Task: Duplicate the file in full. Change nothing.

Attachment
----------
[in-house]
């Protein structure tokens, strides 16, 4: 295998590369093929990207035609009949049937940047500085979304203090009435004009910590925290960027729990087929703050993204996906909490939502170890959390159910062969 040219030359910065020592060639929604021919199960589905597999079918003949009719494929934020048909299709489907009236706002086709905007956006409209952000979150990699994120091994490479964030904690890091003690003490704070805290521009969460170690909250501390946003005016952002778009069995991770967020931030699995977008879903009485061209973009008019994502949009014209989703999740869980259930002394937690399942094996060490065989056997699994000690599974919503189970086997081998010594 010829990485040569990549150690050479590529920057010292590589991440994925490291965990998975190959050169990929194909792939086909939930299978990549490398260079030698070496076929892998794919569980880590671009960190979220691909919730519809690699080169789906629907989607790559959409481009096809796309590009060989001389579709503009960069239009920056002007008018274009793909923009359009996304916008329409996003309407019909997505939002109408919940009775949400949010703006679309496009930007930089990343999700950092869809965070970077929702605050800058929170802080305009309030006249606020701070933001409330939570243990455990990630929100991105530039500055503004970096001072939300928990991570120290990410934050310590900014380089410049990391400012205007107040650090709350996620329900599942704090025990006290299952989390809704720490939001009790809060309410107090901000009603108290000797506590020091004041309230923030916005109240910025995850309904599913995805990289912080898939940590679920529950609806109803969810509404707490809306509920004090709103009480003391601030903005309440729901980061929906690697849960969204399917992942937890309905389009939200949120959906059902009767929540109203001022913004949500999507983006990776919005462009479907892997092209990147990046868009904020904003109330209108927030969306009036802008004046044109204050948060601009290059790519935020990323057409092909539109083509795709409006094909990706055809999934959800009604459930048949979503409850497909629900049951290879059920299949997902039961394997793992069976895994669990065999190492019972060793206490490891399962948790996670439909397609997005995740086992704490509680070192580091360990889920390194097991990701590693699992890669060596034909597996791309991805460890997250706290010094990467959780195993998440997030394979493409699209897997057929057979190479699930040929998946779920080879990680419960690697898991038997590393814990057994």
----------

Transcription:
[in-house]
């Protein structure tokens, strides 16, 4: 295998590369093929990207035609009949049937940047500085979304203090009435004009910590925290960027729990087929703050993204996906909490939502170890959390159910062969 040219030359910065020592060639929604021919199960589905597999079918003949009719494929934020048909299709489907009236706002086709905007956006409209952000979150990699994120091994490479964030904690890091003690003490704070805290521009969460170690909250501390946003005016952002778009069995991770967020931030699995977008879903009485061209973009008019994502949009014209989703999740869980259930002394937690399942094996060490065989056997699994000690599974919503189970086997081998010594 010829990485040569990549150690050479590529920057010292590589991440994925490291965990998975190959050169990929194909792939086909939930299978990549490398260079030698070496076929892998794919569980880590671009960190979220691909919730519809690699080169789906629907989607790559959409481009096809796309590009060989001389579709503009960069239009920056002007008018274009793909923009359009996304916008329409996003309407019909997505939002109408919940009775949400949010703006679309496009930007930089990343999700950092869809965070970077929702605050800058929170802080305009309030006249606020701070933001409330939570243990455990990630929100991105530039500055503004970096001072939300928990991570120290990410934050310590900014380089410049990391400012205007107040650090709350996620329900599942704090025990006290299952989390809704720490939001009790809060309410107090901000009603108290000797506590020091004041309230923030916005109240910025995850309904599913995805990289912080898939940590679920529950609806109803969810509404707490809306509920004090709103009480003391601030903005309440729901980061929906690697849960969204399917992942937890309905389009939200949120959906059902009767929540109203001022913004949500999507983006990776919005462009479907892997092209990147990046868009904020904003109330209108927030969306009036802008004046044109204050948060601009290059790519935020990323057409092909539109083509795709409006094909990706055809999934959800009604459930048949979503409850497909629900049951290879059920299949997902039961394997793992069976895994669990065999190492019972060793206490490891399962948790996670439909397609997005995740086992704490509680070192580091360990889920390194097991990701590693699992890669060596034909597996791309991805460890997250706290010094990467959780195993998440997030394979493409699209897997057929057979190479699930040929998946779920080879990680419960690697898991038997590393814990057994």